1. You have two separate files – main.php, and imagem.php. In his writing, make sure you follow the separation.

    2. You will be calling the main.php file when you want to execute the app, not the imagem.php (that is just the file that processes the data, but your calling it from the main.php file so thats what you will be typing in your browser).

    3. Obviously make sure you have the corresponding image file in the proper location.

    4. On his "final code" you have to remove lines 1, and 16, and replace them with the proper open/close tags for php. Obviously this site encoded the characters incorrectly.

    Those are the only "obvious" issues that I can see people having trouble with, although there could be more, and id be happy to help anyone out (just shoot me a pm or contact me through the frooweb site).

    Overall, this is a pretty simple and straightforward method, and as long as your not expecting to do anything "over the top" this should be able to handle it :-) Good Luck!

    Also, Rafael, it would probably help a bit to include a .zip or something of the final example (even if its on a free host) this way users can see the final product. But regardless you did an excellent job, and im sure its much appreciated :-)

  3. This is great. Thank you.

    For anyone using the custom font… this is what the variables needed are.
    // source, size, angle, x, y, colour, font, text

  4. What if the text comes from user input on another web page and needs to be wrapped so it all appears in the image? How would I accomplish that?

    • I'll ignore your multiple posts in order to get attention (with other names) and tell you that you need to figure out now much you can fit in the width of the image and chunk the string into lines with that amount. Try using a fixed size font like courier since other fonts will not match cahr widths and lead to invalid counts.

  5. Can I put the returned image in [a] tag like this:
    <a href="<?php createImage($text); ?>" rel="example1" title="a child">Grouped Photo

  6. If you are getting a broken image, download the image and open it in notepad. You will see a PHP error. Correct it.

  7. On the question: What if the text comes from user input on another web page and needs to be wrapped so it all appears in the image? How would I accomplish that? Did anyone get an ansswer?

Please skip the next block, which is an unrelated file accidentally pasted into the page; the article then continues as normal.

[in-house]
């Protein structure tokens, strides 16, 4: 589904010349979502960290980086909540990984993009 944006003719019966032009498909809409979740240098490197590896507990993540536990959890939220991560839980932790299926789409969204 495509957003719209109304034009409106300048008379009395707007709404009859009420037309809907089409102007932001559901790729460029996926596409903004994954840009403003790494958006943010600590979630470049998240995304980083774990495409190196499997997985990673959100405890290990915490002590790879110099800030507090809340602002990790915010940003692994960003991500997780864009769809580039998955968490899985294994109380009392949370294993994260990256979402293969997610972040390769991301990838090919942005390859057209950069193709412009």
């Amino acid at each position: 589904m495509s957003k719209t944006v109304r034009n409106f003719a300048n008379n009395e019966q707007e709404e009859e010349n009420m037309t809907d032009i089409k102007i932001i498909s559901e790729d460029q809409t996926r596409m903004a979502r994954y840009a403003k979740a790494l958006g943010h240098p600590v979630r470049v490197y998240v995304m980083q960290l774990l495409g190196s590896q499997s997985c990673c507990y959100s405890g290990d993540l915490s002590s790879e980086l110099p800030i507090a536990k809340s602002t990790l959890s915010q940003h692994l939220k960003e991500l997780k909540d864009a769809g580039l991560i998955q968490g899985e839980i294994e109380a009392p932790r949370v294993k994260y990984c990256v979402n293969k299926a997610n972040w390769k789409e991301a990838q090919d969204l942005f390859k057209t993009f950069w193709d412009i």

• Its just a string, you just need to pipe the user input into the proper variable and do some input filtering for security.

      • Can u give an example to this please Rafael? I have a piece of string tied to the pipe which is securely filtered…but seriously an example would be great :)

  8. I figured out how to make it work on my server.
    It works perfectly thank you!

    Question: How can we do this on an animated GIF?
    Question2: How do I add a text field form on main.php to allow the user to enter their own text and generate the image?

    Thank you so much!

  9. This frustrates bejebus out of me! 99% of people who write articles such this seem to go awol and leave dummies like me with a massive headache. Although its appreciated, WHY do they not explain in laymen terms and in much more detail? If i knew what i was doing i wouldn't be here! If you are going to write a guide you could at least answer the questions.

    • TOTALLY AGREE they think because they know wot they are on about, every one should. I hate how no one answers questions. they either mustn't no the answer or don't want to tell too much.

      • Dummy and Wayne,

        This is a blog post from 2008, its pretty reasonable that i do not respond to all questions on it, also it has all of the detail that you need to go in search of the further details you wish to find. Its called teaching, not "doing your homework". Also, we all have our own jobs and they take precedence, do remember that this content is available to you for free.

        Now instead of being rude and inconvenient with these posts, how about you go research the PHP manual to find the details? Or if you need answers then wait until other people have time to help you.

  10. This irritates bejebus out of me! 99% of individuals who create content such this seem to go awol and keep idiots like me with a large frustration. Although its valued, WHY do they not describe in laymen conditions and in much more detail? If i realized what i was doing i wouldn't be here! If you are going to create a information you could at least response the concerns.
    http://www.netbean.com.au

  11. What if the writing comes from customer feedback on another website and needs to be covered so it all seems to be in the image? How would I achieve that?
    Removalists in Brisbane

  12. In general, this is a really basic and direct system, and as long as your not hoping to do anything "preposterous" this ought to have the ability to handle it :-) Good Luck!